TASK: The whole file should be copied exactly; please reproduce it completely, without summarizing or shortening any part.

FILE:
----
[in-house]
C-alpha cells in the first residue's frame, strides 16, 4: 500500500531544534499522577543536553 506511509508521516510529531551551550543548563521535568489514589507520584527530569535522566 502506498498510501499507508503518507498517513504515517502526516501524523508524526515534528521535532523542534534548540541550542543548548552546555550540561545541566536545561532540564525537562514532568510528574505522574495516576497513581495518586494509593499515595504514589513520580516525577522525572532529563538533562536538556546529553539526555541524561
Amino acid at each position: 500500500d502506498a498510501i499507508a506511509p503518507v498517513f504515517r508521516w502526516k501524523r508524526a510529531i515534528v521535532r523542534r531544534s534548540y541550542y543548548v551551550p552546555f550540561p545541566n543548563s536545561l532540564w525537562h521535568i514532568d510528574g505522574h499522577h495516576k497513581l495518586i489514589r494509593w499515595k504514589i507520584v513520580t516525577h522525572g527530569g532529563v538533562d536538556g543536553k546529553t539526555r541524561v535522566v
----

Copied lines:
[in-house]
C-alpha cells in the first residue's frame, strides 16, 4: 500500500531544534499522577543536553 506511509508521516510529531551551550543548563521535568489514589507520584527530569535522566 502506498498510501499507508503518507498517513504515517502526516501524523508524526515534528521535532523542534534548540541550542543548548552546555550540561545541566536545561532540564525537562514532568510528574505522574495516576497513581495518586494509593499515595504514589513520580516525577522525572532529563538533562536538556546529553539526555541524561
Amino acid at each position: 500500500d502506498a498510501i499507508a506511509p503518507v498517513f504515517r508521516w502526516k501524523r508524526a510529531i515534528v521535532r523542534r531544534s534548540y541550542y543548548v551551550p552546555f550540561p545541566n543548563s536545561l532540564w525537562h521535568i514532568d510528574g505522574h499522577h495516576k497513581l495518586i489514589r494509593w499515595k504514589i507520584v513520580t516525577h522525572g527530569g532529563v538533562d536538556g543536553k546529553t539526555r541524561v535522566v